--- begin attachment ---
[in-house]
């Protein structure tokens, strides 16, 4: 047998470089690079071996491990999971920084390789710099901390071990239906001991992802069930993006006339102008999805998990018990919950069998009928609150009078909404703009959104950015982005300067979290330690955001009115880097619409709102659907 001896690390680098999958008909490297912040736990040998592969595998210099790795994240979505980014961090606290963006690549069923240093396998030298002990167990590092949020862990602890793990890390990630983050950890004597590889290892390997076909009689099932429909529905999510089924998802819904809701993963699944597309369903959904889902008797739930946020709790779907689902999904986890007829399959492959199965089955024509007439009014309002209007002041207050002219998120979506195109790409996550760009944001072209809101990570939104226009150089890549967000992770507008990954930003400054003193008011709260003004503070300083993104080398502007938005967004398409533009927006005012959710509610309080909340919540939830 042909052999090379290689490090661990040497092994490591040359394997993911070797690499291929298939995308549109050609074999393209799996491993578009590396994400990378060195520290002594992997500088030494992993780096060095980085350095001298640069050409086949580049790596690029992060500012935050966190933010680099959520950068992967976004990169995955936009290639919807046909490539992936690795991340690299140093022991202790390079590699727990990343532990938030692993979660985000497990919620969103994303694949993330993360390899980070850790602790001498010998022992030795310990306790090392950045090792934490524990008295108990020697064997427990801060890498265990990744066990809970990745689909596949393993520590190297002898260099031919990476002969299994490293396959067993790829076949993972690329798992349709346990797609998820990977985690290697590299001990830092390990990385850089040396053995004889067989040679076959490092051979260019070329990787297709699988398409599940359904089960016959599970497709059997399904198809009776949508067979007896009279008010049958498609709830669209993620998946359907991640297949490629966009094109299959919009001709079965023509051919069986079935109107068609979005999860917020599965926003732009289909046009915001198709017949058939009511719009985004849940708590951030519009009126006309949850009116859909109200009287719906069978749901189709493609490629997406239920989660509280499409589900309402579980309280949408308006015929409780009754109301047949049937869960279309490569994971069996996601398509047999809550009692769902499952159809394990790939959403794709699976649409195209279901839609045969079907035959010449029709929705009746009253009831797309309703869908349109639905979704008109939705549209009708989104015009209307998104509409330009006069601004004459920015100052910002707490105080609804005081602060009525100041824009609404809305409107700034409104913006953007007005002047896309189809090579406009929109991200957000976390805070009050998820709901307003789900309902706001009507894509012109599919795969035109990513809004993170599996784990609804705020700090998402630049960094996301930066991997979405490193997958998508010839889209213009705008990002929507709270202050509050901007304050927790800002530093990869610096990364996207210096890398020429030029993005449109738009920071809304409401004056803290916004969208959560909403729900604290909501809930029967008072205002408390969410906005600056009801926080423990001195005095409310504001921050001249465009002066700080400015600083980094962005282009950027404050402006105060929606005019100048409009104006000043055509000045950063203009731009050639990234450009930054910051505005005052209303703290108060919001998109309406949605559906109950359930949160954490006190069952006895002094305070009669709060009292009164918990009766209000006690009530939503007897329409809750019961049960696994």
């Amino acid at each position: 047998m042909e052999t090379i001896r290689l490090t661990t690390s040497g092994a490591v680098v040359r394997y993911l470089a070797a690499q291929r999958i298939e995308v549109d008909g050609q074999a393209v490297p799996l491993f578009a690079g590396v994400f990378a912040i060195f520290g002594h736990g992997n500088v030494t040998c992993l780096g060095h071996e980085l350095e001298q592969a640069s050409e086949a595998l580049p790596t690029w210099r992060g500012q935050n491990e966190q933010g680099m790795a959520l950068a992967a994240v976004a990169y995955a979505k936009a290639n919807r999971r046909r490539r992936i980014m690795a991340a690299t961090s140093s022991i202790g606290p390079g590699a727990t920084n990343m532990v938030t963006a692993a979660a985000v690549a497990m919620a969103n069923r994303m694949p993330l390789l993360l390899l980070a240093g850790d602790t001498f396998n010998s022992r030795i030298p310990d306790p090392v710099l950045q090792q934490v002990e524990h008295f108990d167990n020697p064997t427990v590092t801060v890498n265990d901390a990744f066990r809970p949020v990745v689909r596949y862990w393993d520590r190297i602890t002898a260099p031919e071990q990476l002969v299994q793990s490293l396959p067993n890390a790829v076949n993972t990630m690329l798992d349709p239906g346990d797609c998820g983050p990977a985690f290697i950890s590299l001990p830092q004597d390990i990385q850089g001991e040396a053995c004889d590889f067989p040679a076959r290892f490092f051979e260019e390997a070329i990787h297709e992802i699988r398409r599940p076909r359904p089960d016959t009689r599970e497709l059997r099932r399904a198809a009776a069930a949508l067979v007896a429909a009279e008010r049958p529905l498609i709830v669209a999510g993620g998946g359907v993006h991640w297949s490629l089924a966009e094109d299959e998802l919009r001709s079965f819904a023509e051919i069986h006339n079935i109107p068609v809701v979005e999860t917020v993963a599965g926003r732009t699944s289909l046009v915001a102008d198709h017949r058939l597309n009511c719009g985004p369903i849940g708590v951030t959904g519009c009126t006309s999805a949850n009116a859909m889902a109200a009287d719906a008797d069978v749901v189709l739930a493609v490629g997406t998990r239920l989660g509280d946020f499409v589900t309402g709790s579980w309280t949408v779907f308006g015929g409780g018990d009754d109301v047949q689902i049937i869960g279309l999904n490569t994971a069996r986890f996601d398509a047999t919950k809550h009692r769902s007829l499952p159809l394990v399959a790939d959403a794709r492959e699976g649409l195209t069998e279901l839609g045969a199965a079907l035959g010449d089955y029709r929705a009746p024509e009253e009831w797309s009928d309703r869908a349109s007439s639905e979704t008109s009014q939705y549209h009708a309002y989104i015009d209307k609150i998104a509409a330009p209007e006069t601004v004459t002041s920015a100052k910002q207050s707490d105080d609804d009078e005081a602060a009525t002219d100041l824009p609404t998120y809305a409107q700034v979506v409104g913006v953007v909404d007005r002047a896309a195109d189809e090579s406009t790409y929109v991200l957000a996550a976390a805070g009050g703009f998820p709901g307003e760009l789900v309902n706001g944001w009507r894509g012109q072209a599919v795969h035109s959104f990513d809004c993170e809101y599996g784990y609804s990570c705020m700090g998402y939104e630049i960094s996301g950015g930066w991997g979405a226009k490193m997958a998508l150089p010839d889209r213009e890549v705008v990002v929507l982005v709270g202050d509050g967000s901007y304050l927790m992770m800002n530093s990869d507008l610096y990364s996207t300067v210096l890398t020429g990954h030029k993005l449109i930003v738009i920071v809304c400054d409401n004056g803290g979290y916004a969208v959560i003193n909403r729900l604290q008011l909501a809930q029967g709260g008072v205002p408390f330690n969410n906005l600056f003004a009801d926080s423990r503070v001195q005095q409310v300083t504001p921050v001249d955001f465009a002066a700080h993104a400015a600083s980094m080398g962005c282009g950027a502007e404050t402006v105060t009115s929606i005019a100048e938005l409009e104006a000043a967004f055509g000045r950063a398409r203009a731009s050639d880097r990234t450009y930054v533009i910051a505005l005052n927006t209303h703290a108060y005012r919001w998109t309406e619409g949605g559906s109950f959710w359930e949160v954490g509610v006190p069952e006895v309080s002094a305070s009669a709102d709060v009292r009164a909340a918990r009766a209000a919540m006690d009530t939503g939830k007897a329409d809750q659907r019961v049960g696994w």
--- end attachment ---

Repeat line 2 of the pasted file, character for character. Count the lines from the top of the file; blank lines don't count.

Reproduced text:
């Protein structure tokens, strides 16, 4: 047998470089690079071996491990999971920084390789710099901390071990239906001991992802069930993006006339102008999805998990018990919950069998009928609150009078909404703009959104950015982005300067979290330690955001009115880097619409709102659907 001896690390680098999958008909490297912040736990040998592969595998210099790795994240979505980014961090606290963006690549069923240093396998030298002990167990590092949020862990602890793990890390990630983050950890004597590889290892390997076909009689099932429909529905999510089924998802819904809701993963699944597309369903959904889902008797739930946020709790779907689902999904986890007829399959492959199965089955024509007439009014309002209007002041207050002219998120979506195109790409996550760009944001072209809101990570939104226009150089890549967000992770507008990954930003400054003193008011709260003004503070300083993104080398502007938005967004398409533009927006005012959710509610309080909340919540939830 042909052999090379290689490090661990040497092994490591040359394997993911070797690499291929298939995308549109050609074999393209799996491993578009590396994400990378060195520290002594992997500088030494992993780096060095980085350095001298640069050409086949580049790596690029992060500012935050966190933010680099959520950068992967976004990169995955936009290639919807046909490539992936690795991340690299140093022991202790390079590699727990990343532990938030692993979660985000497990919620969103994303694949993330993360390899980070850790602790001498010998022992030795310990306790090392950045090792934490524990008295108990020697064997427990801060890498265990990744066990809970990745689909596949393993520590190297002898260099031919990476002969299994490293396959067993790829076949993972690329798992349709346990797609998820990977985690290697590299001990830092390990990385850089040396053995004889067989040679076959490092051979260019070329990787297709699988398409599940359904089960016959599970497709059997399904198809009776949508067979007896009279008010049958498609709830669209993620998946359907991640297949490629966009094109299959919009001709079965023509051919069986079935109107068609979005999860917020599965926003732009289909046009915001198709017949058939009511719009985004849940708590951030519009009126006309949850009116859909109200009287719906069978749901189709493609490629997406239920989660509280499409589900309402579980309280949408308006015929409780009754109301047949049937869960279309490569994971069996996601398509047999809550009692769902499952159809394990790939959403794709699976649409195209279901839609045969079907035959010449029709929705009746009253009831797309309703869908349109639905979704008109939705549209009708989104015009209307998104509409330009006069601004004459920015100052910002707490105080609804005081602060009525100041824009609404809305409107700034409104913006953007007005002047896309189809090579406009929109991200957000976390805070009050998820709901307003789900309902706001009507894509012109599919795969035109990513809004993170599996784990609804705020700090998402630049960094996301930066991997979405490193997958998508010839889209213009705008990002929507709270202050509050901007304050927790800002530093990869610096990364996207210096890398020429030029993005449109738009920071809304409401004056803290916004969208959560909403729900604290909501809930029967008072205002408390969410906005600056009801926080423990001195005095409310504001921050001249465009002066700080400015600083980094962005282009950027404050402006105060929606005019100048409009104006000043055509000045950063203009731009050639990234450009930054910051505005005052209303703290108060919001998109309406949605559906109950359930949160954490006190069952006895002094305070009669709060009292009164918990009766209000006690009530939503007897329409809750019961049960696994």